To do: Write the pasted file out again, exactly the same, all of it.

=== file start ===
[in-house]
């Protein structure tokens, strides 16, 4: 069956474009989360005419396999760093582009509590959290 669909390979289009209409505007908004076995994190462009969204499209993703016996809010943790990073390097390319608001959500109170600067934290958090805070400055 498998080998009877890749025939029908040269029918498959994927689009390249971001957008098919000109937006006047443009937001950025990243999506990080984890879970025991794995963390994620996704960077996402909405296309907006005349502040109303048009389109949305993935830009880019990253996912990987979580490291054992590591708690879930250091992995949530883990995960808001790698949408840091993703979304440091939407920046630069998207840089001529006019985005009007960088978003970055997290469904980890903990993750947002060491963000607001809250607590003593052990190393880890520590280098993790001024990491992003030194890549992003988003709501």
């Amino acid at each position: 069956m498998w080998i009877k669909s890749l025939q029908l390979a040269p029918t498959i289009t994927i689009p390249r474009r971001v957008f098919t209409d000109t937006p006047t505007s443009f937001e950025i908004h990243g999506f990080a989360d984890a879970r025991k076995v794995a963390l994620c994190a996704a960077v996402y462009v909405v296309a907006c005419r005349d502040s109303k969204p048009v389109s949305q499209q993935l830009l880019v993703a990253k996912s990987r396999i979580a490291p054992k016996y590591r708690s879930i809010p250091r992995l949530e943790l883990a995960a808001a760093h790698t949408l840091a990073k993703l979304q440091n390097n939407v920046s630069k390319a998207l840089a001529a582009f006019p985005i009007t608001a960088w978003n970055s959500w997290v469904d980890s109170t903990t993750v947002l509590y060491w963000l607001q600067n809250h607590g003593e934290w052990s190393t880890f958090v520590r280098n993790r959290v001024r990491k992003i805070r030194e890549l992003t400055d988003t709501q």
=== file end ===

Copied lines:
[in-house]
């Protein structure tokens, strides 16, 4: 069956474009989360005419396999760093582009509590959290 669909390979289009209409505007908004076995994190462009969204499209993703016996809010943790990073390097390319608001959500109170600067934290958090805070400055 498998080998009877890749025939029908040269029918498959994927689009390249971001957008098919000109937006006047443009937001950025990243999506990080984890879970025991794995963390994620996704960077996402909405296309907006005349502040109303048009389109949305993935830009880019990253996912990987979580490291054992590591708690879930250091992995949530883990995960808001790698949408840091993703979304440091939407920046630069998207840089001529006019985005009007960088978003970055997290469904980890903990993750947002060491963000607001809250607590003593052990190393880890520590280098993790001024990491992003030194890549992003988003709501």
């Amino acid at each position: 069956m498998w080998i009877k669909s890749l025939q029908l390979a040269p029918t498959i289009t994927i689009p390249r474009r971001v957008f098919t209409d000109t937006p006047t505007s443009f937001e950025i908004h990243g999506f990080a989360d984890a879970r025991k076995v794995a963390l994620c994190a996704a960077v996402y462009v909405v296309a907006c005419r005349d502040s109303k969204p048009v389109s949305q499209q993935l830009l880019v993703a990253k996912s990987r396999i979580a490291p054992k016996y590591r708690s879930i809010p250091r992995l949530e943790l883990a995960a808001a760093h790698t949408l840091a990073k993703l979304q440091n390097n939407v920046s630069k390319a998207l840089a001529a582009f006019p985005i009007t608001a960088w978003n970055s959500w997290v469904d980890s109170t903990t993750v947002l509590y060491w963000l607001q600067n809250h607590g003593e934290w052990s190393t880890f958090v520590r280098n993790r959290v001024r990491k992003i805070r030194e890549l992003t400055d988003t709501q």